A global financial body says governments worldwide must establish rules for virtual currencies like bitcoin to stop criminals from using them to launder money or finance terrorism.
The Financial Action Task Force said Friday that from next year it will start assessing whether countries are doing enough to fight criminal use of virtual currencies.
Countries that don’t could risk being effectively put on a “gray list” by the FATF, which can scare away investors.
Marshall Billingslea, an assistant U.S. Treasury secretary who holds the FATF’s rotating leadership, said, “We’ve made clear today that every jurisdiction must establish” virtual currency rules. “It’s no longer optional.”
Amid intense calls to break it down as the company has grown too big, Facebook on Tuesday announced its own digital wallet subsidiary called “Calibra” for its global cryptocurrency “Libra” which would be powered by Blockchain technology.
The new digital wallet for Libra will be available in Facebook Messenger, WhatsApp and as a standalone app in 2020, the company said in a statement. Facebook currently generates 99 per cent of its revenue from advertisements and its own digital currency would help it reach billions of its users across products, creating another stable revenue stream.
“Today we’re sharing plans for Calibra, a newly-formed Facebook subsidiary whose goal is to provide financial services that will let people access and participate in the Libra network,” said Facebook. From the beginning, Calibra will let users send Libra to almost anyone with a smartphone, as easily and instantly as they send a text message and at low to no cost.
“In time, we hope to offer additional services for people and businesses, like paying bills with the push of a button, buying a cup of coffee with the scan of a code or riding your local public transit without needing to carry cash or a metro pass,” said the social media giant which is facing intense scrutiny over users’ privacy violations.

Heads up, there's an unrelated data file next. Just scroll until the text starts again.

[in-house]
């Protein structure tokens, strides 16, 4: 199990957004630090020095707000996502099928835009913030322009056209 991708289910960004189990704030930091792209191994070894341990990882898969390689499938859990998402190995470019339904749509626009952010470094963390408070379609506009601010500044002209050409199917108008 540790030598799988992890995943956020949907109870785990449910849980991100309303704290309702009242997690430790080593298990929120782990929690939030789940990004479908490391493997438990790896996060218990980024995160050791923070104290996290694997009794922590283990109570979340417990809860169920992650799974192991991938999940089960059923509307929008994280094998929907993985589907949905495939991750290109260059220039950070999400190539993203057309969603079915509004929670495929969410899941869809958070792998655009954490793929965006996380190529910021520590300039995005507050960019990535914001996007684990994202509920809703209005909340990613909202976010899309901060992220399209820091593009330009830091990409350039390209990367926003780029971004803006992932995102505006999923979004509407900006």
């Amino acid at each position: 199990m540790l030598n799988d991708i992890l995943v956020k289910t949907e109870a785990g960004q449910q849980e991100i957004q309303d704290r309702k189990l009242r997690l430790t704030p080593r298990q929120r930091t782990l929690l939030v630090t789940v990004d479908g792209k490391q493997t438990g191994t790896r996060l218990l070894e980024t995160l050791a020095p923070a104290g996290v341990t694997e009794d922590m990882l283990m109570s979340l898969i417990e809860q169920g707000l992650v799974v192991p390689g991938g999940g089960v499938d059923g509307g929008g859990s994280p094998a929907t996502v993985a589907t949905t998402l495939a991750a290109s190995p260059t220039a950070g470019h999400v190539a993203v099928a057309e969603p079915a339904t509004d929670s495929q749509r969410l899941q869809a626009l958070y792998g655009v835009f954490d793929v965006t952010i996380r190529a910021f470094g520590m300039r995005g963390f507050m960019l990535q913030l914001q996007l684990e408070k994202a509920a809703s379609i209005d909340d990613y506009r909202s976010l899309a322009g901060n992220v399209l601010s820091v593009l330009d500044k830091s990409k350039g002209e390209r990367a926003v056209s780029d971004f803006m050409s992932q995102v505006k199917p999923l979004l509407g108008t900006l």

Facebook said Calibra will have strong protections in place to keep your money and your information safe. “We’ll be using all the same verification and anti-fraud processes that banks and credit cards use, and we’ll have automated systems that will proactively monitor activity to detect and prevent fraudulent behaviourm” explained the company.
It said it would also offer dedicated live support to help if a user loses the phone or password — and if someone fraudulently gains access to the account and the user loses some Libra as a result, Facebook would offer a “refund”.
Aside from limited cases, Calibra will not share account information or financial data with Facebook or any third party without customer consent, claimed the company. “This means Calibra customers’ account information and financial data will not be used to improve ad targeting on the Facebook family of products.
“The limited cases where this data may be shared reflect our need to keep people safe, comply with the law and provide basic functionality to the people who use Calibra. Calibra will use Facebook data to comply with the law, secure customers’ accounts, mitigate risk and prevent criminal activity,” the company explained.
Facebook said it is still early in the process of developing Calibra and would consult experts to make the product safe and private. (IANS)